Brazil is a predominantly Catholic nation with majority of Brazilians seemingly agreeing with the opposition of the Catholic Church to abortion and contraception. However, in spite of the public posturing of Catholics in Brazil (under Brazilian law, abortion is a crime punishable with up to ten years in jail), a recent report reveals that about 1 million abortions were procured in Brazil in 2007, a drop from 1.5 million in 1992 (1.1 million in 2005). Catholic Brazilian women, in-spite of the teaching of the church, seek unsafe abortion in illegal backstreet clinics where abortion is usually not performed safely. Abortion is listed among the top three causes of avoidable death among women in Brazil.
Apart from lack of contraceptive awareness, Medical workers in Brazil have identified lack of family support as the major reason why women seek abortions in Brazil. Brazil is a Catholic country with a religious culture which frowns at and stigmatizes out-of-wedlock pregnancies. According to reports, most young Brazilian women are forced to seek unsafe illegal abortion because society with its religious mores stigmatizes the single mother and the child born out of wedlock. The hypocrisy is evident here, for it is the same religious institutions which promote the rejection of certain categories of the unborn as "conceived in sin" which enforces religious rules forbidding the remedy of abortion for the child "conceived in sin."
A story carried by the Global Press Institute, illustrates the perverse double standards involved in the cultural attitude in which religious society rejects the unborn and its mother but then contradicts itself by imposing religious doctrinal prohibition of abortion. Luisa (not her real name) , the eldest of three daughters from a lower-middle-class family in Recife, Brazil, is now 20. She tells a story that is the experience of millions of young Brazilian women.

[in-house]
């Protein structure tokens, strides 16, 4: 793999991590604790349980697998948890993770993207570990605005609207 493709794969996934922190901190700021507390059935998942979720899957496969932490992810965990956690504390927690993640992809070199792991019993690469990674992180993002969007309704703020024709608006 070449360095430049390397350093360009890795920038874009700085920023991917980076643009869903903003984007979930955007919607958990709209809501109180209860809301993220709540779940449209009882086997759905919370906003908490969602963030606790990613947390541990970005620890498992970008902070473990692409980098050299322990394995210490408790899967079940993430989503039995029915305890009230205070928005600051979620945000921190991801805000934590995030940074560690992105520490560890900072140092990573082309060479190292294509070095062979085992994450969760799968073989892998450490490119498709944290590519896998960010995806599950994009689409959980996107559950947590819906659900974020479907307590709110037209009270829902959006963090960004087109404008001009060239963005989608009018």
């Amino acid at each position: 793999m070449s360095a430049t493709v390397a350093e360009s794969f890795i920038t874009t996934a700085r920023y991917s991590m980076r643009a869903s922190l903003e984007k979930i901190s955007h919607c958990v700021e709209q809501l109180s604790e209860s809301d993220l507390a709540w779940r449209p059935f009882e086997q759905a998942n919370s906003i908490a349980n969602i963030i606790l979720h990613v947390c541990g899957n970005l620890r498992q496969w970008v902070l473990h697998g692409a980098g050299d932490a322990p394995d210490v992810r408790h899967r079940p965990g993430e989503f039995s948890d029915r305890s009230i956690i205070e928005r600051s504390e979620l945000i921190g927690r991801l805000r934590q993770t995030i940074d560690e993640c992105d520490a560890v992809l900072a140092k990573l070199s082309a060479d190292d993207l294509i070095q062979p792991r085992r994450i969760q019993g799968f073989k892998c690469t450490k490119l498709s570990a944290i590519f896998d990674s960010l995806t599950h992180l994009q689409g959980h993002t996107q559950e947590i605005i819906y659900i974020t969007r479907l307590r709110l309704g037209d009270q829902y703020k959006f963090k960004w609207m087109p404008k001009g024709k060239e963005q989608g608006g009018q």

Luisa had an abortion when she was 18. Her father earns enough to support his family and Luisa herself was employed working in clothing store in a shopping mall.
Luisa met Carlos (last name withheld), a young man aged 21, from a wealthy family, while working, and soon, the two were dating and having sexual relations. When Luisa became pregnant, she told her boyfriend. Carlos flew into a rage and yelled at her saying he did not want the baby. With no one else to turn to, Luisa confided in her mother who was sympathetic but told Luisa that she dare not tell her father because he would be disappointed in her. Fearing her husbands reaction, Luisa's mother suggested that she get an abortion, a suggestion Luisa resisted for sometime. To avoid an abortion, Luisa confided in her boss hoping that she might be willing to support her. But her boss made it clear that she could not support pregnant employees and threatened to fire her.
Luisa realized that she was alone with her unborn. The Catholic society that had instilled the idea of "sinfulness" of abortion had rejected her unborn. Realizing, finally, that she could not hope to support the child on her own, she gave in to her mother and got the pregnancy terminated at a clandestine clinic. Luisa explains that she got the abortion early within the first eight weeks of pregnancy and all went well.
Dr. Carlos Reinaldo Marques, a gynecologist at the Amaury de Medeiros Integrated Health Center in Recife, testifies to the hypocritical double standard of religious society which maintains an anti-abortion/anti-contraceptive front but forces young women to the backstreet abortion clinic by rejecting the mother and her unborn. The Medical professional explains that lack of family and social support and lack of information about contraceptives (the Catholic Church is also strongly opposed to preventing unwanted pregnancies by contraception) are the major reasons for young women seeking unsafe abortion in Brazil.
Dr. Carlos Reinaldo Marques explains:
Lack of information about contraceptive methods is one of the main motives…There are also cases in which the woman does not feel support from her partner or any family members
The Brazilian experience illustrates the contradiction in the religious "Pro-life" stance on abortion. The evidence is that while religious society blames the abortion service provider and the woman who seeks abortion services for "killing the babies," the reality is that the decision to "kill the baby" is made by the society as a whole and not the woman (nor the abortion provider) whom religious society scapegoats hypocritically. Conservative religious society provides the hostile cultural and social atmosphere which drives women to seek abortion by declaring certain categories of pregnancies "sinful." The cross-cultural evidence is that the decision for an abortion is not taken primarily by the woman and the abortion service provider, but society which, with its restrictive religious and social mores, rejects the mother and her unborn.